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Forging Further South: Vientiane to Pakse (Pi Mai Lao part 1)

2008 April 19
by rob

Sorry for the lack-of-updates lately. I’ve recently passed through a pretty rural area with sketchy and expensive internet access. Now I’m in Siem Reap, Cambodia — an actual real city — so updates can continue.

April 10, 2008 (continued)
Anyways, I last wrote about getting to Vientiane, the capital of Laos.

We only stayed in Vientiane for one night. We booked ourselves onto an overnight sleeper bus to Pakse in the far south of Laos. We still got to spend the day enjoying the cafes, restaurants, and internet joints of Vientiane. We spent about three hours in the morning sitting in the JoMa cafe in Vientiane. Yes, even though we visited it six times in Luang Prabang, we were positively itching to hit up its branch in the capital. I was well rewarded with excellent coffee, quiche, and pain au chocolat (a chocolate croissant!).

The sleeper bus was a painful experience, to say the least.

Aside: AAARGH!!!!!!!!!!!! I just realized that the internet connection at the shit internet cafe I was just at has caused me to lose about one hour’s worth of writing on this post. I’m going to have to rewrite it from scratch. ARGH!GH!G#H@!$G!H$G#!H$G#%*^@%$@#^$% Sorry folks, it probably won’t be as good the second time around.

That night, Alex and I boarded an overnight sleeper bus to Pakse in the far south of Laos. While waiting for the bus, we ran into Lisa (from England) whom we met at the internet cafe earlier that day. The overnight sleeper bus was quite an experience. We knew that we were supposed to be sleeping on bunks, but we didn’t really expect that bunks to be extremely-Asian sized (though I guess we should have expected it). We had to sleep two people per bunk. I was going to share a bunk with Alex, but Lisa was traveling alone and was assigned to share a bunk with some random Lao guy (RLG). Both her and RLG felt uncomfortable sharing a bunk together so Alex and RLG switched. I ended up sleeping shoulder-to-shoulder with RLG. Fortunately, I took a Gravol pill and passed out for most of the eight hour bus ride.

April 11, 2008

We arrived in Pakse at 6 AM and checked into the Sabaidy 2 Guesthouse in town. Since Alex and I were supposed to meet Damaris (the Swiss girl we met in Spicythai Backpackers in Chiang Mai, Thailand), Alex and I picked up the triple room. However, since Damaris wasn’t supposed to show up for two more days, Lisa joined us in the room that night.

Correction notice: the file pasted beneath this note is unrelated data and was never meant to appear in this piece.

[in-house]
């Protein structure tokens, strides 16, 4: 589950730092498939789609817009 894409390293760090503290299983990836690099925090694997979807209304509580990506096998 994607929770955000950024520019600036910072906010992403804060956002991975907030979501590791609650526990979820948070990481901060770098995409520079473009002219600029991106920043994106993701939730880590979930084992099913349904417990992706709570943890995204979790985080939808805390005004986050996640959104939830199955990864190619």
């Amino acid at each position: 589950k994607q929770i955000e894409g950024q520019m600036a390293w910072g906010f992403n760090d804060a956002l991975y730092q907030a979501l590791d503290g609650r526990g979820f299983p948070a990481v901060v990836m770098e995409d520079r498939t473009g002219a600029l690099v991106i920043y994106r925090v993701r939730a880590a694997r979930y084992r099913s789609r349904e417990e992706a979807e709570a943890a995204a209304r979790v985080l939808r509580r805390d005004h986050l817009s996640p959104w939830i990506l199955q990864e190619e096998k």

All of us had a rough night and we really took it easy that day. It was extremely hot and our guesthouse didn’t have air conditioning, so it was all we could do just to stay ALIVE.

April 12,2008

Alex and Lisa went on a bus tour of the Bolaven Plateau outside of Pakse. I really wasn’t feeling well, so I decided to stay in town. Why wasn’t I feeling well? It was probably a combination of the extreme heat, the bad sleep the day before, travel fatigue, relative lack of decent places to eat in the small city of Pakse, the crappiness of Lao beers, and I was suffering from diarrhea! To top it off, Pakse was basically the ugliest town I’d seen in my travels. Lots of run down concrete buildings with no character or charm. Ugh.

I spent the day being asocial and spent most of it reading House of Leaves and playing Nintendo DS Lite in my room. I made good progress on Final Fantasy Fables: Chocobo Tales and Cooking Mama 2.

I also made the decision that I would try and avoid taking out any more money when I was in Laos. I only had about eight days left in the country and I had about 600,000 kip. I figured, that if I lived as cheaply as possible, I could squeeze through.

April 13, 2008

I still wasn’t feeling that great in the morning. When you travel for a long time, you definitely feel your ups and downs. I was definitely at a “down” point in the cycle.

Thankfully, I got out of it today. I realized that my decision to spend the last week of my time in Laos living as cheaply as possible would NOT work. Being as cheap as possible never really makes me happy, to be honest. Spending money on good food and drink almost always makes me happy, so I decided that I had to spend my way out of my depression (do any politicians read this blog? hello!).